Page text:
Hard pack, wet snow is the tough stuff.
     
  6. drp

    drp Senior Member
    from ontario
    Messages: 170

    By the hour was how I did it with a 3 hr minimum.
     
  7. BossPlow2010

    BossPlow2010 PlowSite.com Addict
    Messages: 1,032

    How do you get snow off of a big roof such as a walmart or HD? Is a roof strong enough to hold a skid steer? And where do you put it after that?
     
  8. danocheese

    danocheese Junior Member
    from midwest
    Messages: 5

    use a snow blower on flat roofs. You may have to blow the same snow a few times. LAst year we ahd a bank in town that had to be shovled frequently as the roof would settle and the doors would not open. Not a good thing for a bank.
     
  9. wilkie

    wilkie Junior Member
    Messages: 24

    ... Clean up isle 4, 5 and 6...

    Depends on the construction of the roof maybe a small one. but not necessarily with the weight of all the snow on it. I have seen machines on a large roof before to move the stone around so I guess some must be.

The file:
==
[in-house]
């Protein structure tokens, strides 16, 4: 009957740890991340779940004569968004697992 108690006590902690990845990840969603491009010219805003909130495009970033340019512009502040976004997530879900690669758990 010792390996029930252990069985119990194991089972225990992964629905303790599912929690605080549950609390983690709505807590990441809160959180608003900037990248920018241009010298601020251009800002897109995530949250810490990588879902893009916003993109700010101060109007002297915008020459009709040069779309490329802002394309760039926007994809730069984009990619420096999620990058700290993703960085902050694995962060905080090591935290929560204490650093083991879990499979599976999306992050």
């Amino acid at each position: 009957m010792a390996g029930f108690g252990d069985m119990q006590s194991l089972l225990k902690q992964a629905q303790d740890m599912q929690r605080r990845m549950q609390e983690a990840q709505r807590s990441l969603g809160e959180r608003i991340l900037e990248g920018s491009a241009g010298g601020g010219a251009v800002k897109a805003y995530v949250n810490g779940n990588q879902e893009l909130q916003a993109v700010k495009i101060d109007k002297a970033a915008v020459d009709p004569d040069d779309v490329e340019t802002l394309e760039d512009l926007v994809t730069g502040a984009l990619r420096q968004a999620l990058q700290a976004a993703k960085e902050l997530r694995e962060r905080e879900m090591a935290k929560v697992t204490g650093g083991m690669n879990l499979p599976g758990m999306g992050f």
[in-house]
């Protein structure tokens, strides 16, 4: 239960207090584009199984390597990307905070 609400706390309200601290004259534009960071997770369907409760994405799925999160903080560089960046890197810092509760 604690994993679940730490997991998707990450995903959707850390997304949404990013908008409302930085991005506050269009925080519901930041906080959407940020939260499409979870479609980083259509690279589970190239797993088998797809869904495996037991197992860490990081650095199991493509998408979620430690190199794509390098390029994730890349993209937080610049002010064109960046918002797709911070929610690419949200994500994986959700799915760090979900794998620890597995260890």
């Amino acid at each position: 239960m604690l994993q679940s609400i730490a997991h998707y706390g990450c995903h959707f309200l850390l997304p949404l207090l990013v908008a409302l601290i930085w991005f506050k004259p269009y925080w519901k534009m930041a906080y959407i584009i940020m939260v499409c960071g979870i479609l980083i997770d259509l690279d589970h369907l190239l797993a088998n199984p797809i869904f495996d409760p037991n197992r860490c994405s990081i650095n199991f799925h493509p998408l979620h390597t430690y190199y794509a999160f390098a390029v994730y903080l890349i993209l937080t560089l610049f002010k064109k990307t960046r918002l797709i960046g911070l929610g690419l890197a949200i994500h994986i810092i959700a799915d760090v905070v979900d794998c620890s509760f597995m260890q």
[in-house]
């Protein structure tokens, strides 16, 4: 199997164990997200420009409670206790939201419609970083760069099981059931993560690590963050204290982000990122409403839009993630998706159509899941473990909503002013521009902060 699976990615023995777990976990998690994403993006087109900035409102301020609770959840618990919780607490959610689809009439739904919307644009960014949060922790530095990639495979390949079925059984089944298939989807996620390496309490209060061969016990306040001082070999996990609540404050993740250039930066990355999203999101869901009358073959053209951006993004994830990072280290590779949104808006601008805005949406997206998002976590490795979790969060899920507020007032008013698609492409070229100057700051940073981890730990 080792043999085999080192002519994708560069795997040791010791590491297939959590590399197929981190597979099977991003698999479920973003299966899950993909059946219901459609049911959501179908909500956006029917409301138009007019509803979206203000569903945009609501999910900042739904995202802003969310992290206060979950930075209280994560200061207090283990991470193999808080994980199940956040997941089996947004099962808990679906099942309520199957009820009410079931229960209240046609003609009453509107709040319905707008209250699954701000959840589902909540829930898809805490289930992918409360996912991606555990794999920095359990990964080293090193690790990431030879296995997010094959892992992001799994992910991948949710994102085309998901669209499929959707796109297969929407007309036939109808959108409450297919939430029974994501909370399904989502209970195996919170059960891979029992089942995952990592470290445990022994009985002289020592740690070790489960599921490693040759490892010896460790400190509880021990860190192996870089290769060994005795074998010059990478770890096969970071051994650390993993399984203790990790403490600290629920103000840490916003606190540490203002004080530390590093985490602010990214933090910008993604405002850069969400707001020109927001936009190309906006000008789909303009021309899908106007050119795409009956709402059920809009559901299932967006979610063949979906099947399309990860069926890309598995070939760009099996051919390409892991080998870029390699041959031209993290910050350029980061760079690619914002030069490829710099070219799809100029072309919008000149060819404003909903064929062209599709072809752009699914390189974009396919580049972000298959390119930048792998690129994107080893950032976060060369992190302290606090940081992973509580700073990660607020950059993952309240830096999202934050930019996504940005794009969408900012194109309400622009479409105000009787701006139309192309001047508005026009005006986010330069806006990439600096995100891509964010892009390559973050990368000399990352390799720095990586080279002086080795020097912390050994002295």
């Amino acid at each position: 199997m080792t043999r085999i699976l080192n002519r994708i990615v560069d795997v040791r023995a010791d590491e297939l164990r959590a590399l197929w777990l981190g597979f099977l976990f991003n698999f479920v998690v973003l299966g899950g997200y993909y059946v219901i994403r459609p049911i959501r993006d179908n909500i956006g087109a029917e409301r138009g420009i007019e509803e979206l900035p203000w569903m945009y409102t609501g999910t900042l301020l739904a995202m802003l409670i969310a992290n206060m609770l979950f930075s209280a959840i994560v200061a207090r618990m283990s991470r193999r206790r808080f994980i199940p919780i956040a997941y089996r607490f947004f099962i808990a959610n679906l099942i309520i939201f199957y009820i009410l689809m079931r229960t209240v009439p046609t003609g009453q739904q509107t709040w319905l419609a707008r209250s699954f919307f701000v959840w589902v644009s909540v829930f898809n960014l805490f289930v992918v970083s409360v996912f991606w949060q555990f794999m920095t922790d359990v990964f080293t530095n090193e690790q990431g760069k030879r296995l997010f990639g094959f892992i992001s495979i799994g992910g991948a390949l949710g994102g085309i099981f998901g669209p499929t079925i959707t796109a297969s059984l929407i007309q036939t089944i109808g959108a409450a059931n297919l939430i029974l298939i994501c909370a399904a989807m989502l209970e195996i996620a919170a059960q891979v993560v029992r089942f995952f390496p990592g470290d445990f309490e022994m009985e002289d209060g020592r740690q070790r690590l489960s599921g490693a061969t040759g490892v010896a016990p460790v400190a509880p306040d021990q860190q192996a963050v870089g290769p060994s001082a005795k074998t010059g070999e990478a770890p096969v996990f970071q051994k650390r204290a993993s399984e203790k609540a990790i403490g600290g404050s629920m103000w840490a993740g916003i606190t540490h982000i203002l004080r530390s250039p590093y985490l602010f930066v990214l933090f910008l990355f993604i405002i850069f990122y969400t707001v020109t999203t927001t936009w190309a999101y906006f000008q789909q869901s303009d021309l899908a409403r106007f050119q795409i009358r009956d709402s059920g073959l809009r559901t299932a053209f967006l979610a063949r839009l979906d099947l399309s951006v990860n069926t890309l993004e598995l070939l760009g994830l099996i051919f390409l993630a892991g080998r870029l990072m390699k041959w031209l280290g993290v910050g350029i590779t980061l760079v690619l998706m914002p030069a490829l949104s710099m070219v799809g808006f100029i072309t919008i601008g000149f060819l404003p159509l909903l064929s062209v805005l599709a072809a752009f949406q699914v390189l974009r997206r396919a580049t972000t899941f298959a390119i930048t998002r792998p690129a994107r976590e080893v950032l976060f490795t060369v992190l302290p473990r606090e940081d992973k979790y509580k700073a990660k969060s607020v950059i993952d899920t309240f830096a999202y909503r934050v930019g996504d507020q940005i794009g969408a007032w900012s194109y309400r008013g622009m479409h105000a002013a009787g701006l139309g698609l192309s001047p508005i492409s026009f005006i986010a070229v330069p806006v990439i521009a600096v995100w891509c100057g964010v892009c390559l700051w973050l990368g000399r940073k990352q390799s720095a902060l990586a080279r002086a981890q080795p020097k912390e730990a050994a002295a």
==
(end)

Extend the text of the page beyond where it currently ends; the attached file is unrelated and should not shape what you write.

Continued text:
Last edited: Dec 1, 2010
  10. BossPlow2010

    BossPlow2010 PlowSite.com Addict
    Messages: 1,032

    What's the most snowblowers you guys have used to clear larger roofs? Like walmart or an automotive factory or even a warehouse?
     
  11. wilkie

    wilkie Junior Member
    Messages: 24

    I've never done a flat roof. Like I said I just did my own house and helped out others doing cottages etc.
    Not sure if i would want to do a flat roof to much could happen. damage to roof, someone falls off liability of what gets thrown/ blown/ pushed off. Safety regs to work up there etc. way to much to worry about.

    I would think that unless you had a high reach lift truck that could lift the blowers up and down you would want to put then up and leave them up all winter. grab a shed from HD and bolt it to the roof.

    I can't say as I have ever seen one get cleaned off up here.
     
  12. cotter

    cotter Senior Member
    from Ohio
    Messages: 182

    Insurance, insurance, insurance.
    For you.
    And for them.
     
  13. Idaho Cowboy

    Idaho Cowboy Junior Member